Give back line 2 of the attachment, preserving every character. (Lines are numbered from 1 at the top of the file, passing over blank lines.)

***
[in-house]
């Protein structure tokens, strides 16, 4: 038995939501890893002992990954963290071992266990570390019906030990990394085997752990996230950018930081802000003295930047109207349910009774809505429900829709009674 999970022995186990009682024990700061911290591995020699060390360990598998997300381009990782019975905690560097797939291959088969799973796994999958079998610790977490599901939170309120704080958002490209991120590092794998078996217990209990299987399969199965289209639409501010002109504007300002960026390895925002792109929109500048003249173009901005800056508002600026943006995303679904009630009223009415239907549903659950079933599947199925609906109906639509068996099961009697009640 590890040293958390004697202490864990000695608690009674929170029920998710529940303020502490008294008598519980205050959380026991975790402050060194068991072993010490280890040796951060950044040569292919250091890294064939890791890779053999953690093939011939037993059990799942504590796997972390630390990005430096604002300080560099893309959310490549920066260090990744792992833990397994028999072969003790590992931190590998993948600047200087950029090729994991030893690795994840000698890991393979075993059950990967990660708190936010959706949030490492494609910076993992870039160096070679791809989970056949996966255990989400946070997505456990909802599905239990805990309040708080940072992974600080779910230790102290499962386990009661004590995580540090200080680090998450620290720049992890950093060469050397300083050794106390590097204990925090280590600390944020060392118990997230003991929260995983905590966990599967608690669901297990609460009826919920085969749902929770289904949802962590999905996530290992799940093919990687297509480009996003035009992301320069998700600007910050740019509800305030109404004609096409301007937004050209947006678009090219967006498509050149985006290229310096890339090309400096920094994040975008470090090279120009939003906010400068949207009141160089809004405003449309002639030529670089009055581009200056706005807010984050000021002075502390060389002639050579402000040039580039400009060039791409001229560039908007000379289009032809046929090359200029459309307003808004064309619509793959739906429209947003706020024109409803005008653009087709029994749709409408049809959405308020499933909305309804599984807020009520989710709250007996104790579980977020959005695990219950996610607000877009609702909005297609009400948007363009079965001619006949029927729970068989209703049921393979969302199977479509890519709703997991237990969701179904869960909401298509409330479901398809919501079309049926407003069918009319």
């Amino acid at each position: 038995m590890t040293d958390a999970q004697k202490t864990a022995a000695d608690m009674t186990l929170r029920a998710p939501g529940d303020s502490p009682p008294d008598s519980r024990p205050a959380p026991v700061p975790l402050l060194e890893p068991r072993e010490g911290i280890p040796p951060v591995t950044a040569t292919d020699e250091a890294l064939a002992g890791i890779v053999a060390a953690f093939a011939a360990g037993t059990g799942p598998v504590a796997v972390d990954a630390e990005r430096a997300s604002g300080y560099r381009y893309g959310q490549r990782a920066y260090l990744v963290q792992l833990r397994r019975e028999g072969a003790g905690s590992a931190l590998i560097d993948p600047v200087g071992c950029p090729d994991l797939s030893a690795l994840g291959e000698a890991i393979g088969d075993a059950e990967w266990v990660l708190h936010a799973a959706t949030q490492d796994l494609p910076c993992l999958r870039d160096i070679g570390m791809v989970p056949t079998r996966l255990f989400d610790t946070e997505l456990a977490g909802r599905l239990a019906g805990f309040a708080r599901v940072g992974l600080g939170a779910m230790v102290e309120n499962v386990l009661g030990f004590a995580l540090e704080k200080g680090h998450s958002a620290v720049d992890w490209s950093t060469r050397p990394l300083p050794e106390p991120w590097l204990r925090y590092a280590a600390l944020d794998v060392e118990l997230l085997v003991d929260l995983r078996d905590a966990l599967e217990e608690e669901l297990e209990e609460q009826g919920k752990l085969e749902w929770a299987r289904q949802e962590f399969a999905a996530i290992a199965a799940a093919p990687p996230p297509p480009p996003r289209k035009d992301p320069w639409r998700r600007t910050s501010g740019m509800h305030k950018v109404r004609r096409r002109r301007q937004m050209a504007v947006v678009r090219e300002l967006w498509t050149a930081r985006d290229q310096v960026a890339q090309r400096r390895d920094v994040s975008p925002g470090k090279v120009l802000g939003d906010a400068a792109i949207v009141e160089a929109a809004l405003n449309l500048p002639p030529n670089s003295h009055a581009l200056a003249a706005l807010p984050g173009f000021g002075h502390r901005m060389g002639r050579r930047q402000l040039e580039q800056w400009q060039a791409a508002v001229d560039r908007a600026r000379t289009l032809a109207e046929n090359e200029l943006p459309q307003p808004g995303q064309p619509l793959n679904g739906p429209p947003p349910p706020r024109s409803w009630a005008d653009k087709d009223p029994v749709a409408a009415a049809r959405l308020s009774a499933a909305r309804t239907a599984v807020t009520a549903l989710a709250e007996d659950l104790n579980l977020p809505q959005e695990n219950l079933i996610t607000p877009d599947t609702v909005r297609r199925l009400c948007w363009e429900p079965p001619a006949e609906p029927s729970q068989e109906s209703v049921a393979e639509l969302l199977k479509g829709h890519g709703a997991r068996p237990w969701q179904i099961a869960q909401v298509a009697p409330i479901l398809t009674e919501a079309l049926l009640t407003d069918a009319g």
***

């Protein structure tokens, strides 16, 4: 038995939501890893002992990954963290071992266990570390019906030990990394085997752990996230950018930081802000003295930047109207349910009774809505429900829709009674 999970022995186990009682024990700061911290591995020699060390360990598998997300381009990782019975905690560097797939291959088969799973796994999958079998610790977490599901939170309120704080958002490209991120590092794998078996217990209990299987399969199965289209639409501010002109504007300002960026390895925002792109929109500048003249173009901005800056508002600026943006995303679904009630009223009415239907549903659950079933599947199925609906109906639509068996099961009697009640 590890040293958390004697202490864990000695608690009674929170029920998710529940303020502490008294008598519980205050959380026991975790402050060194068991072993010490280890040796951060950044040569292919250091890294064939890791890779053999953690093939011939037993059990799942504590796997972390630390990005430096604002300080560099893309959310490549920066260090990744792992833990397994028999072969003790590992931190590998993948600047200087950029090729994991030893690795994840000698890991393979075993059950990967990660708190936010959706949030490492494609910076993992870039160096070679791809989970056949996966255990989400946070997505456990909802599905239990805990309040708080940072992974600080779910230790102290499962386990009661004590995580540090200080680090998450620290720049992890950093060469050397300083050794106390590097204990925090280590600390944020060392118990997230003991929260995983905590966990599967608690669901297990609460009826919920085969749902929770289904949802962590999905996530290992799940093919990687297509480009996003035009992301320069998700600007910050740019509800305030109404004609096409301007937004050209947006678009090219967006498509050149985006290229310096890339090309400096920094994040975008470090090279120009939003906010400068949207009141160089809004405003449309002639030529670089009055581009200056706005807010984050000021002075502390060389002639050579402000040039580039400009060039791409001229560039908007000379289009032809046929090359200029459309307003808004064309619509793959739906429209947003706020024109409803005008653009087709029994749709409408049809959405308020499933909305309804599984807020009520989710709250007996104790579980977020959005695990219950996610607000877009609702909005297609009400948007363009079965001619006949029927729970068989209703049921393979969302199977479509890519709703997991237990969701179904869960909401298509409330479901398809919501079309049926407003069918009319």